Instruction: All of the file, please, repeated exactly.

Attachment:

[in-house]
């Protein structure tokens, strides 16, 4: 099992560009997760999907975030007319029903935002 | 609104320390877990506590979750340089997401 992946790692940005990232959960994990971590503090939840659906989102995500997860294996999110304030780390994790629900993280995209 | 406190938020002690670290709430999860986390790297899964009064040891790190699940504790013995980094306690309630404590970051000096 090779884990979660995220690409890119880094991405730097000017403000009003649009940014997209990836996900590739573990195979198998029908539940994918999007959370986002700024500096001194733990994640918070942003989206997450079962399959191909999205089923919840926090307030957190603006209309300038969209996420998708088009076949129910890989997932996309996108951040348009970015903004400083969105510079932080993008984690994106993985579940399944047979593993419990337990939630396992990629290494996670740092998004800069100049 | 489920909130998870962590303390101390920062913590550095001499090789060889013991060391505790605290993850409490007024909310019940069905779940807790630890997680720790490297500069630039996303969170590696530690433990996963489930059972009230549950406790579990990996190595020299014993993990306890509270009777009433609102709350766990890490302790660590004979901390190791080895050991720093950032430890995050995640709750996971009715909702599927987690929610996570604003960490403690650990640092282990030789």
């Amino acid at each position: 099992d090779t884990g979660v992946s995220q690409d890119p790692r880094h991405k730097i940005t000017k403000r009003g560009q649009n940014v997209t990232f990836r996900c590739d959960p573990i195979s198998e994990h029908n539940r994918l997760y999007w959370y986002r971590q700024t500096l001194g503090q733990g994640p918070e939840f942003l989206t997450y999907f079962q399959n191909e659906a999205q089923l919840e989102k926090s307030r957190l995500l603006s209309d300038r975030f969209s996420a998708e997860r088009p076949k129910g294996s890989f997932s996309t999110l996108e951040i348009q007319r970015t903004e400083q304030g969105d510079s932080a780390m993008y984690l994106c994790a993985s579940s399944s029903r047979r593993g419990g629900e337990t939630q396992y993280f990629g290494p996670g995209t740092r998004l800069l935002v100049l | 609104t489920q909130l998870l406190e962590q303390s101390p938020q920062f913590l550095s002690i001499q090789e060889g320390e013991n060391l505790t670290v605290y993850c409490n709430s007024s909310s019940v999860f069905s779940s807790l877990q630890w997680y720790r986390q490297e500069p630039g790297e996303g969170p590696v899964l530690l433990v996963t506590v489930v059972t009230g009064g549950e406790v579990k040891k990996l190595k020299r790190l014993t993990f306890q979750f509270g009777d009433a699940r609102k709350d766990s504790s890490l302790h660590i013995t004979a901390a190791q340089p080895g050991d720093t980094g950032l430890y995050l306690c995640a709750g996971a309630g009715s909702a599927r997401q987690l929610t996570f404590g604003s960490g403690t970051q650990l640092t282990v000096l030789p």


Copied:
[in-house]
């Protein structure tokens, strides 16, 4: 099992560009997760999907975030007319029903935002 | 609104320390877990506590979750340089997401 992946790692940005990232959960994990971590503090939840659906989102995500997860294996999110304030780390994790629900993280995209 | 406190938020002690670290709430999860986390790297899964009064040891790190699940504790013995980094306690309630404590970051000096 090779884990979660995220690409890119880094991405730097000017403000009003649009940014997209990836996900590739573990195979198998029908539940994918999007959370986002700024500096001194733990994640918070942003989206997450079962399959191909999205089923919840926090307030957190603006209309300038969209996420998708088009076949129910890989997932996309996108951040348009970015903004400083969105510079932080993008984690994106993985579940399944047979593993419990337990939630396992990629290494996670740092998004800069100049 | 489920909130998870962590303390101390920062913590550095001499090789060889013991060391505790605290993850409490007024909310019940069905779940807790630890997680720790490297500069630039996303969170590696530690433990996963489930059972009230549950406790579990990996190595020299014993993990306890509270009777009433609102709350766990890490302790660590004979901390190791080895050991720093950032430890995050995640709750996971009715909702599927987690929610996570604003960490403690650990640092282990030789």
């Amino acid at each position: 099992d090779t884990g979660v992946s995220q690409d890119p790692r880094h991405k730097i940005t000017k403000r009003g560009q649009n940014v997209t990232f990836r996900c590739d959960p573990i195979s198998e994990h029908n539940r994918l997760y999007w959370y986002r971590q700024t500096l001194g503090q733990g994640p918070e939840f942003l989206t997450y999907f079962q399959n191909e659906a999205q089923l919840e989102k926090s307030r957190l995500l603006s209309d300038r975030f969209s996420a998708e997860r088009p076949k129910g294996s890989f997932s996309t999110l996108e951040i348009q007319r970015t903004e400083q304030g969105d510079s932080a780390m993008y984690l994106c994790a993985s579940s399944s029903r047979r593993g419990g629900e337990t939630q396992y993280f990629g290494p996670g995209t740092r998004l800069l935002v100049l | 609104t489920q909130l998870l406190e962590q303390s101390p938020q920062f913590l550095s002690i001499q090789e060889g320390e013991n060391l505790t670290v605290y993850c409490n709430s007024s909310s019940v999860f069905s779940s807790l877990q630890w997680y720790r986390q490297e500069p630039g790297e996303g969170p590696v899964l530690l433990v996963t506590v489930v059972t009230g009064g549950e406790v579990k040891k990996l190595k020299r790190l014993t993990f306890q979750f509270g009777d009433a699940r609102k709350d766990s504790s890490l302790h660590i013995t004979a901390a190791q340089p080895g050991d720093t980094g950032l430890y995050l306690c995640a709750g996971a309630g009715s909702a599927r997401q987690l929610t996570f404590g604003s960490g403690t970051q650990l640092t282990v000096l030789p």